Florida company recalls ice cream linked to Listeria outbreak, FDA says

A Florida business is recalling its ice cream amid an investigation into a listeria outbreak believed to have led to one death and two dozen hospitalizations, the Food Administration said. and Pharmaceuticals said Wednesday.

The company, Big Olaf Creamery, a family-owned business in Sarasota, Fla., has recalled all flavors of ice cream with a shelf life of June 30 “because of the potential to be contaminated with bacteria.” listeria,” the FDA said. Listeria causes a potentially fatal illness, especially in children, the elderly, and people with weakened immune systems, and the infection can also cause miscarriage and stillbirth in women. pregnant.

Big Olaf Creamery ceased production and distribution of its cream on July 1 after the Florida Department of Health notified the company that it was investigating an outbreak related to its products, the FDA said. in one statement.

Ice cream is made by Amish craftsmen at an ice cream factory in Pinecraft, a neighborhood in Sarasota. The products were sold to retailers, restaurants and upscale homes in Florida, and at an undisclosed location in Fredericksburg, Ohio, the FDA said.

“Big Olaf is fully cooperating with regulators to successfully return all suspect products and has asked retailers to stop selling and disposing of the product,” the agency said in a statement. An announcement. The FDA added that its investigation is continuing and that other brands of cream may also cause the infection.

Big Olaf Creamery did not immediately respond to a phone call seeking comment Wednesday night.

In the first day of this month, According to the Centers for Disease Control and Prevention The company has been forced into listeria outbreaks in 10 states. Of those hospitalized, 10 live out of state and have visited Florida in the last month, the CDC said.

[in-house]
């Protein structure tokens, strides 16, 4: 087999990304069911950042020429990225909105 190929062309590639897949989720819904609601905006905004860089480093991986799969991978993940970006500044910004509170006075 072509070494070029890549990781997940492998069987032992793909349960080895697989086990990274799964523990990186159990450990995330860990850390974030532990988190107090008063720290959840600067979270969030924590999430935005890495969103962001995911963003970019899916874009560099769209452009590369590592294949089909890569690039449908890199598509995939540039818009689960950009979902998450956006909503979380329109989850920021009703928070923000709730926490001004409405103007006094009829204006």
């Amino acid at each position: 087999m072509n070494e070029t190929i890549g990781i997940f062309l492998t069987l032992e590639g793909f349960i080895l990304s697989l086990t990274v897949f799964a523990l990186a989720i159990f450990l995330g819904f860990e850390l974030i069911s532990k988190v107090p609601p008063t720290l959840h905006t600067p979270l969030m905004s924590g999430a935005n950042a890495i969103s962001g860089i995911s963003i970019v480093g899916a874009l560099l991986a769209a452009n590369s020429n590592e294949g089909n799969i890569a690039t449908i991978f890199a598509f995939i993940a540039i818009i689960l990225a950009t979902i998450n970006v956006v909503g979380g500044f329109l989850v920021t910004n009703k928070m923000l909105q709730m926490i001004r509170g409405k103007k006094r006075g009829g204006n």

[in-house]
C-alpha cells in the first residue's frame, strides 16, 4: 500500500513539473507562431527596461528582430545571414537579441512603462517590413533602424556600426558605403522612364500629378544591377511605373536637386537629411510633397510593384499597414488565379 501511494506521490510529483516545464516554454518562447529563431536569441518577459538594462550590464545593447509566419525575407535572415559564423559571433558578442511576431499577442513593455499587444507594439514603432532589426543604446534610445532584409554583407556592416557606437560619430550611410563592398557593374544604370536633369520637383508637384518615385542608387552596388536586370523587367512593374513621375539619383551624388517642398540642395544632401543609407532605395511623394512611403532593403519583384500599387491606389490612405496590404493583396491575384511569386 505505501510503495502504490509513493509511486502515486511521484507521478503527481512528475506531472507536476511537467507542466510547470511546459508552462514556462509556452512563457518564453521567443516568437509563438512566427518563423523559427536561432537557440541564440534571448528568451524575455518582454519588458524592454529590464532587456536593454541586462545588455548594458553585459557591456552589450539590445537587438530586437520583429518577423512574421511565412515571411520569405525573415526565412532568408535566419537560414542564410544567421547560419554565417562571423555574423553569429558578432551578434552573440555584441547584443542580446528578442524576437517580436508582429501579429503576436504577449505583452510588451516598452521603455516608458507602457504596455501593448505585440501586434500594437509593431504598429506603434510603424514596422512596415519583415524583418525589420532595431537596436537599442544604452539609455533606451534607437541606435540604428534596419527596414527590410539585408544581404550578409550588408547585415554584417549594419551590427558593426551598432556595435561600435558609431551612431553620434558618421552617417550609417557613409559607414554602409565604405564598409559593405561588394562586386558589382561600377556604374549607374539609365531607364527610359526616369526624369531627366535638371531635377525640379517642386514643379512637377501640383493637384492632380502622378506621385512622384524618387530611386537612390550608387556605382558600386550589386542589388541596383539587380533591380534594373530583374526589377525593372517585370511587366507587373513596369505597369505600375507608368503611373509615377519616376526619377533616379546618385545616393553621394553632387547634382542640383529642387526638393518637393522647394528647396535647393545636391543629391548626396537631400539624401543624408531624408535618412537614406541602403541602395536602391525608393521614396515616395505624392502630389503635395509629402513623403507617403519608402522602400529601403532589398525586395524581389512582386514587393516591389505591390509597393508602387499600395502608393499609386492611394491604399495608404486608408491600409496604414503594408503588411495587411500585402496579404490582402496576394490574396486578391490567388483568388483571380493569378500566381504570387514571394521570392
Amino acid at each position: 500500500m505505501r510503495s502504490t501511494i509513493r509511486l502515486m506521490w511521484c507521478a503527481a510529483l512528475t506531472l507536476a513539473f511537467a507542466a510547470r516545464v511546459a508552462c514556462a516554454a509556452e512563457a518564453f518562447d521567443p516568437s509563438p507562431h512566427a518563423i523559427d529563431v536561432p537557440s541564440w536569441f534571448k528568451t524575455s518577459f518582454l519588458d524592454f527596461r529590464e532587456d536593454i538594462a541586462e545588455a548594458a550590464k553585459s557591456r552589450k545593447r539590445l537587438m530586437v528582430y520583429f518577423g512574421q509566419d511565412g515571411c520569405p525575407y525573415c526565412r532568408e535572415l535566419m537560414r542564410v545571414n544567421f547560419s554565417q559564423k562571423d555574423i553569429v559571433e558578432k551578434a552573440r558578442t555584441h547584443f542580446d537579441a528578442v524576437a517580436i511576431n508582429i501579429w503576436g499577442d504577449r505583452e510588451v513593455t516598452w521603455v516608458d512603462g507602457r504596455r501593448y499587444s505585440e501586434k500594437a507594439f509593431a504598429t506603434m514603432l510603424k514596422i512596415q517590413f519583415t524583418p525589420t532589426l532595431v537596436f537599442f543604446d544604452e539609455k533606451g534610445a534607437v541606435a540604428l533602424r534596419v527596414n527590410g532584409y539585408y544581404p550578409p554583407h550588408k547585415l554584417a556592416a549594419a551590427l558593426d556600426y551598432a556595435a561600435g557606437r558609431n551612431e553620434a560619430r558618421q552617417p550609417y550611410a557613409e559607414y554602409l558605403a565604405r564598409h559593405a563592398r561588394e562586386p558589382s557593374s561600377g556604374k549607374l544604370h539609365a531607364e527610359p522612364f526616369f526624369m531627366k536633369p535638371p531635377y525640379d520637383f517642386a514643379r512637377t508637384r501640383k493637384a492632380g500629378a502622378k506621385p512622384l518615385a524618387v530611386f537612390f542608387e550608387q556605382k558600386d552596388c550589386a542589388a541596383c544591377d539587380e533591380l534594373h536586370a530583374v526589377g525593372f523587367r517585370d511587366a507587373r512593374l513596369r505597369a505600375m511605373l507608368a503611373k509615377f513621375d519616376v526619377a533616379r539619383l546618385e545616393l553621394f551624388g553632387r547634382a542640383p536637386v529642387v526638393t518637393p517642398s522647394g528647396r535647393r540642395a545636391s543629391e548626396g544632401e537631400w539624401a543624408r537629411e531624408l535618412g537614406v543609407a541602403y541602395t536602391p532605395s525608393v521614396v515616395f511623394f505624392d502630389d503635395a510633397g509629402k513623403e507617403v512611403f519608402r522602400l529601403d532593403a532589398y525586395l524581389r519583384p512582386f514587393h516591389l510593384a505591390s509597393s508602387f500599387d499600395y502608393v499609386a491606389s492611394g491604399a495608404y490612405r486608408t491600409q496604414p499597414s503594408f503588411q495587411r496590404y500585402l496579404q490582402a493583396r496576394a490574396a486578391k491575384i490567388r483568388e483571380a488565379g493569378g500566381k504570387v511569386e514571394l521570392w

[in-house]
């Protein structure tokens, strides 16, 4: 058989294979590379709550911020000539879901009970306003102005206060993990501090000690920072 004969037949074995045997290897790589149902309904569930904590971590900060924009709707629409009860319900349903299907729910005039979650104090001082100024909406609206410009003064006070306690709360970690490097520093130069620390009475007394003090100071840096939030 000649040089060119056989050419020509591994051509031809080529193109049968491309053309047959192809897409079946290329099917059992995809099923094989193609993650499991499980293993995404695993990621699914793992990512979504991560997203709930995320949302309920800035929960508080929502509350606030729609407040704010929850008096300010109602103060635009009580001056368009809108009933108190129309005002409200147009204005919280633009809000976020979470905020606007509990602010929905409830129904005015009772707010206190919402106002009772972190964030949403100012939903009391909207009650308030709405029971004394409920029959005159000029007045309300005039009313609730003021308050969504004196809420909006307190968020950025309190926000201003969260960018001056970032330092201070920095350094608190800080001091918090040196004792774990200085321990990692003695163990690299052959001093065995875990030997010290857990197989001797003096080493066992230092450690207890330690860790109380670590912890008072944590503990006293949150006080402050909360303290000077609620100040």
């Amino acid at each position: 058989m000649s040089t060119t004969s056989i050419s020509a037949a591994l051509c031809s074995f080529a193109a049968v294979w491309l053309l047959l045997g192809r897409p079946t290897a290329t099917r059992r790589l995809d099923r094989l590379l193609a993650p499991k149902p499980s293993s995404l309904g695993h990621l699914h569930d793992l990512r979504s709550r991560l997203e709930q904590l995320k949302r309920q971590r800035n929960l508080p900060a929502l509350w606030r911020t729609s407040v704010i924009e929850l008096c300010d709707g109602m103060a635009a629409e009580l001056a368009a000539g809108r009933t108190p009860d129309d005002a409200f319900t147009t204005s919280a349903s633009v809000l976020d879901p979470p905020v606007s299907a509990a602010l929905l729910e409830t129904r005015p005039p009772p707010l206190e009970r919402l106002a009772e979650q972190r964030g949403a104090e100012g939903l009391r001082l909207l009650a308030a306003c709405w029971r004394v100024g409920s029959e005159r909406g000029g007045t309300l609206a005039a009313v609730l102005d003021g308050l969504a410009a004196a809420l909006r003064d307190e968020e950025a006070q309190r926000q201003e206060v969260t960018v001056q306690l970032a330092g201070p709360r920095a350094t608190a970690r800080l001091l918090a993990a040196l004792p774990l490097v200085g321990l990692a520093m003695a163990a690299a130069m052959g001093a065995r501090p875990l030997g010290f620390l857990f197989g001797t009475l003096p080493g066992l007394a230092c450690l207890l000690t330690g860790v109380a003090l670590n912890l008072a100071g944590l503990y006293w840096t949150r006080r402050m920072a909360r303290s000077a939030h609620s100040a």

Those infected live in Colorado, Florida, Georgia, Illinois, Kansas, Massachusetts, Minnesota, New Jersey, New York and Pennsylvania, follow to CDC

The agency said the infections had occurred in the past six months and affected people under the age of one to 92 years old. The CDC said five people fell ill during pregnancy, one of which had a miscarriage.

As of July 8, 23 people have been infected with the listeria outbreak, according to the agency website. About 1,600 people contract listeriosis in the United States each year from contaminated food.

The infection can cause temper tantrums, including fever, muscle aches, vomiting, and diarrhea, usually starting about two weeks after ingesting food containing the bacteria, although the timing of onset can be variable. different, the CDC said. Severe cases can take months to develop. The Food and Drug Administration said.

According to the CDC, about one-fifth of people infected with listeriosis die. This infection is especially dangerous during pregnancy, causing fetal loss in about 20% of cases.

Past outbreaks have been linked to undercooked poultry, raw vegetables, unpasteurized milk and cream, the FDA said.

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